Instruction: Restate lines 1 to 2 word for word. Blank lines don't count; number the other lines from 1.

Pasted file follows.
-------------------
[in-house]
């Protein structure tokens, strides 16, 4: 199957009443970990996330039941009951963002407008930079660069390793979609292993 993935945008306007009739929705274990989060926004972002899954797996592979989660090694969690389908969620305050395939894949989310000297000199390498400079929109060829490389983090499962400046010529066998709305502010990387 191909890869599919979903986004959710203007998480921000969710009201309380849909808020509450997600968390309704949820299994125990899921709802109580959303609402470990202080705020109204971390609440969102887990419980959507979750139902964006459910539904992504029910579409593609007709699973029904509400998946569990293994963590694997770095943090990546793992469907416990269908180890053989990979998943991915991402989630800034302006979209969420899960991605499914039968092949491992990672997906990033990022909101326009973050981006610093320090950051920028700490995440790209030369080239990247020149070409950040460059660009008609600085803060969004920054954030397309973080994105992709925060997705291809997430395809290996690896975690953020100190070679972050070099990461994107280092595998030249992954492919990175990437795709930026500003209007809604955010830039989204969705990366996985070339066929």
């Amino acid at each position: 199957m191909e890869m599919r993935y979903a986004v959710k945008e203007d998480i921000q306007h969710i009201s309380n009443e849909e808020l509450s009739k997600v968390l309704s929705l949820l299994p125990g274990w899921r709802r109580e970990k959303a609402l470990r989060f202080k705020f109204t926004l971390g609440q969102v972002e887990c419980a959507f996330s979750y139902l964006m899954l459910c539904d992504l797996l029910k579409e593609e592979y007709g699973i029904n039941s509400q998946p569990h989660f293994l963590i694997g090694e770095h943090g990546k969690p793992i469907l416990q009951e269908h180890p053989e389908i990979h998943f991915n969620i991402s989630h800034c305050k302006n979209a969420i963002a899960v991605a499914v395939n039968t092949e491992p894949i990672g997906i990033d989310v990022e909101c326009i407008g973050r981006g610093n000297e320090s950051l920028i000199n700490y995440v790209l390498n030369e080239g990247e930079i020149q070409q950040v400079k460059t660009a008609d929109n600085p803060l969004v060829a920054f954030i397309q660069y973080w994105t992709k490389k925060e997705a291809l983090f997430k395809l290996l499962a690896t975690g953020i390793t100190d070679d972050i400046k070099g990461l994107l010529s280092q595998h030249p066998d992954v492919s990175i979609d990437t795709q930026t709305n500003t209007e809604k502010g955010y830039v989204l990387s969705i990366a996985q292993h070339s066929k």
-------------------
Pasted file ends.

[in-house]
């Protein structure tokens, strides 16, 4: 199957009443970990996330039941009951963002407008930079660069390793979609292993 993935945008306007009739929705274990989060926004972002899954797996592979989660090694969690389908969620305050395939894949989310000297000199390498400079929109060829490389983090499962400046010529066998709305502010990387 191909890869599919979903986004959710203007998480921000969710009201309380849909808020509450997600968390309704949820299994125990899921709802109580959303609402470990202080705020109204971390609440969102887990419980959507979750139902964006459910539904992504029910579409593609007709699973029904509400998946569990293994963590694997770095943090990546793992469907416990269908180890053989990979998943991915991402989630800034302006979209969420899960991605499914039968092949491992990672997906990033990022909101326009973050981006610093320090950051920028700490995440790209030369080239990247020149070409950040460059660009008609600085803060969004920054954030397309973080994105992709925060997705291809997430395809290996690896975690953020100190070679972050070099990461994107280092595998030249992954492919990175990437795709930026500003209007809604955010830039989204969705990366996985070339066929």